The respondents explained that the plan was implemented in three steps. The first step was the provision of awareness or sensitization of the staff regarding the plan. The second phase involved making the plan accessible to all staff members through the intranet. The final phase was the training phase, during which the staff received training on the plan from the development team. The training was subdivided into general training for all staff and targeted training for leaders. Numerous desktop exercises and few national drills were conducted to evaluate the success of the plan and the level of awareness of the staff regarding using the plan.

However, according to the present participants, the plan was not implemented in all PHCC-run facilities. Approximately 75% of all the staff members at facilities governed by the PHCC had received sensitization training from the implementation team. The PHCC has more than 4000 staffs who work on shifts. Therefore, the implementation team faced many challenges in catering the training according to their shift patterns. As one respondent explained,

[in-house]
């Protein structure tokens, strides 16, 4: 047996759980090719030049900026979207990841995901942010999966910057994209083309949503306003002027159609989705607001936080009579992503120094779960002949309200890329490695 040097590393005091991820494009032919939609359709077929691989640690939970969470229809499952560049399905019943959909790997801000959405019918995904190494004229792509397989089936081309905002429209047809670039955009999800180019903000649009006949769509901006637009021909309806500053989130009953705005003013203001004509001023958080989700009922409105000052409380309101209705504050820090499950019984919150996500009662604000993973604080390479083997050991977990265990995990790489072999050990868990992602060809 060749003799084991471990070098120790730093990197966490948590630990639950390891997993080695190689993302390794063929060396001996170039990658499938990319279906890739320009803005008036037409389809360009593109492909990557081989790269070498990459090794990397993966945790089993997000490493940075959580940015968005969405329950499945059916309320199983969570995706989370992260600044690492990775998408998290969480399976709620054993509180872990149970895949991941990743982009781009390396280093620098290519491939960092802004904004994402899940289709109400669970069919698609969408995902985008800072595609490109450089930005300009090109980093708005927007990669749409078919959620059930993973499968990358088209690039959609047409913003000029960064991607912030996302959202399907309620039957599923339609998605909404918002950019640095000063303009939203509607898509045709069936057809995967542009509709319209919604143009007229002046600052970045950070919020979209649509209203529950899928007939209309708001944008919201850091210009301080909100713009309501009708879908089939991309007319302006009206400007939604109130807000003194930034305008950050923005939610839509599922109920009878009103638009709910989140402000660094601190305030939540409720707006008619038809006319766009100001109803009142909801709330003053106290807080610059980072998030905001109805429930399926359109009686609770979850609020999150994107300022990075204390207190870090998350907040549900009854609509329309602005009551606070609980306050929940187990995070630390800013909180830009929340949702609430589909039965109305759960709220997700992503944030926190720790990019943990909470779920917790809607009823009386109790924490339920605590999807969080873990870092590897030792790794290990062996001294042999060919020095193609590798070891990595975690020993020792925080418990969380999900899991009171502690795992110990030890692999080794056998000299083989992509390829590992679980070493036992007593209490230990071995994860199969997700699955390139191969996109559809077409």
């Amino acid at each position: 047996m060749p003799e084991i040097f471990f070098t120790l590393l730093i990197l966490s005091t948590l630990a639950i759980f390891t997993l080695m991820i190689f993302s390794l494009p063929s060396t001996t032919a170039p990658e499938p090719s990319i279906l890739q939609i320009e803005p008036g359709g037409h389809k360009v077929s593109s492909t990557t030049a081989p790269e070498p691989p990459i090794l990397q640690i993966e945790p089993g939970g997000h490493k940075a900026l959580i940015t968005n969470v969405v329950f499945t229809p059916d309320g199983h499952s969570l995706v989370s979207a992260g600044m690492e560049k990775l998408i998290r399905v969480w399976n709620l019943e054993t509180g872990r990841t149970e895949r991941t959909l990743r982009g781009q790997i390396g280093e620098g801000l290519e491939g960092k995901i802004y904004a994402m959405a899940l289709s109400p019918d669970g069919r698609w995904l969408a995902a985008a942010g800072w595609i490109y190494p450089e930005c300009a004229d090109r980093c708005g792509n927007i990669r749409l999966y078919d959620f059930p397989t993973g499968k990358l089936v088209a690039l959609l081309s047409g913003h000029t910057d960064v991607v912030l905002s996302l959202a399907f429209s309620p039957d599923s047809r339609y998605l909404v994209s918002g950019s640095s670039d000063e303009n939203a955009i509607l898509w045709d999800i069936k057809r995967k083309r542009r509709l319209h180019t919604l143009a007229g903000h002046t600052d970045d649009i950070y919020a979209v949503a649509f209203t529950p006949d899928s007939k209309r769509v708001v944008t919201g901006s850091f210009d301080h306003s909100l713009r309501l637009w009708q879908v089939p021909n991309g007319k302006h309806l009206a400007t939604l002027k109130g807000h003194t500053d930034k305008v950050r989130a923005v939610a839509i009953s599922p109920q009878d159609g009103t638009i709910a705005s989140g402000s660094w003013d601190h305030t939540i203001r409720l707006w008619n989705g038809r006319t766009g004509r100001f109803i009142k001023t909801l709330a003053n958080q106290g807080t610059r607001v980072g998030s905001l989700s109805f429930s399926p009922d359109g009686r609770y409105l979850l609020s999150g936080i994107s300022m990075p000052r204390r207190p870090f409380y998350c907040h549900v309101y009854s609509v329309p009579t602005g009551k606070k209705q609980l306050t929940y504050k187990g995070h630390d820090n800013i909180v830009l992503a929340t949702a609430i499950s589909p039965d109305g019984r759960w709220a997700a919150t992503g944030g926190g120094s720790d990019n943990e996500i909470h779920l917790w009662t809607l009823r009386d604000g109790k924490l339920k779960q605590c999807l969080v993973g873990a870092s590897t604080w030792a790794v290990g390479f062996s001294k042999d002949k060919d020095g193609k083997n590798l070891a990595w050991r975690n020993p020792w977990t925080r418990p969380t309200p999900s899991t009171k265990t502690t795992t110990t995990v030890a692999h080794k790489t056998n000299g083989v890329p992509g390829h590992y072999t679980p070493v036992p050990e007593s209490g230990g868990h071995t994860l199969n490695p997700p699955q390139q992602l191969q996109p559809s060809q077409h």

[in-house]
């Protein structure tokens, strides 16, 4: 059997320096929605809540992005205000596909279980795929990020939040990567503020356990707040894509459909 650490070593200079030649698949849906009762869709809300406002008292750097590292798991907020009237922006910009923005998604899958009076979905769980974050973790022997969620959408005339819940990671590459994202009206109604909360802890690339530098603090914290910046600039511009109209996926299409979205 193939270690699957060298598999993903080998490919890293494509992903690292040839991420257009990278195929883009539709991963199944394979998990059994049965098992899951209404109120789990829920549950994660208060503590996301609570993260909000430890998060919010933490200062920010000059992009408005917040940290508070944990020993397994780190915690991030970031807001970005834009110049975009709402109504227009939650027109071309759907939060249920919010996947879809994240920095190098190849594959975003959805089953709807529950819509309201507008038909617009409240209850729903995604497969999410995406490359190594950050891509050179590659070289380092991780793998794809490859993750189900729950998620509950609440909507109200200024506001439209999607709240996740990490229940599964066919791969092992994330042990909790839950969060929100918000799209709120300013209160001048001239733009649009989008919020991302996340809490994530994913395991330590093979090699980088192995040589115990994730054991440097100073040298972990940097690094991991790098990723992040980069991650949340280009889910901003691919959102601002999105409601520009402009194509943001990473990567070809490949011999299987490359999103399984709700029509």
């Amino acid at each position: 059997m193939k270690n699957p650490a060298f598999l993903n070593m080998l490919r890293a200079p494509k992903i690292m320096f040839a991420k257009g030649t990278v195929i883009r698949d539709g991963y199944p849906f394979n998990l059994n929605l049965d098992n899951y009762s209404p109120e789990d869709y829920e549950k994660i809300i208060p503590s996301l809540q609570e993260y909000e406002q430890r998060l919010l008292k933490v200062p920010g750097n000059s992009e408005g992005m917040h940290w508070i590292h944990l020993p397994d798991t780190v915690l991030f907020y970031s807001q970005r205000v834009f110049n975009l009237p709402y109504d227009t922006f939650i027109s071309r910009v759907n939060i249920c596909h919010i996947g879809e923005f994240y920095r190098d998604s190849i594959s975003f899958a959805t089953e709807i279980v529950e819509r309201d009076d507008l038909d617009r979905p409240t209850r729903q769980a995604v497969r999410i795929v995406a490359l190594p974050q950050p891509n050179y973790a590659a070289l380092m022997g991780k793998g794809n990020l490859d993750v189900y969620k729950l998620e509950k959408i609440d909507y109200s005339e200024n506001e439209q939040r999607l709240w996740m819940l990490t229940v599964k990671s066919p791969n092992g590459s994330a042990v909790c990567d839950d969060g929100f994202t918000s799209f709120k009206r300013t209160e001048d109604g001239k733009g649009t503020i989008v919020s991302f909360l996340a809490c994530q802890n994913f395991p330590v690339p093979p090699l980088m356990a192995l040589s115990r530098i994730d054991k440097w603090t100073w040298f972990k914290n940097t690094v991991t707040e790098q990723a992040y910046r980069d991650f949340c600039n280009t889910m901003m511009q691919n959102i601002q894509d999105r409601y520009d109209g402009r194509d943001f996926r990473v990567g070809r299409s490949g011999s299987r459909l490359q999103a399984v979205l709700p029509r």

"We do not have the resources like manpower and knowledge to help us implement.”

Additionally, one to one or small-group training were conducted for leaders, with specific drills and role-playing. As reported by one participant,

"I remember conducting a tabletop exercise for the executive directors. We have done several tabletop exercises in health centers; in one health center we did a tabletop exercise about the Middle East Respiratory Syndrome Corona (MERS) virus, in other health centers were conducted exercises on heat waves, dust storms, and stadium collapse.”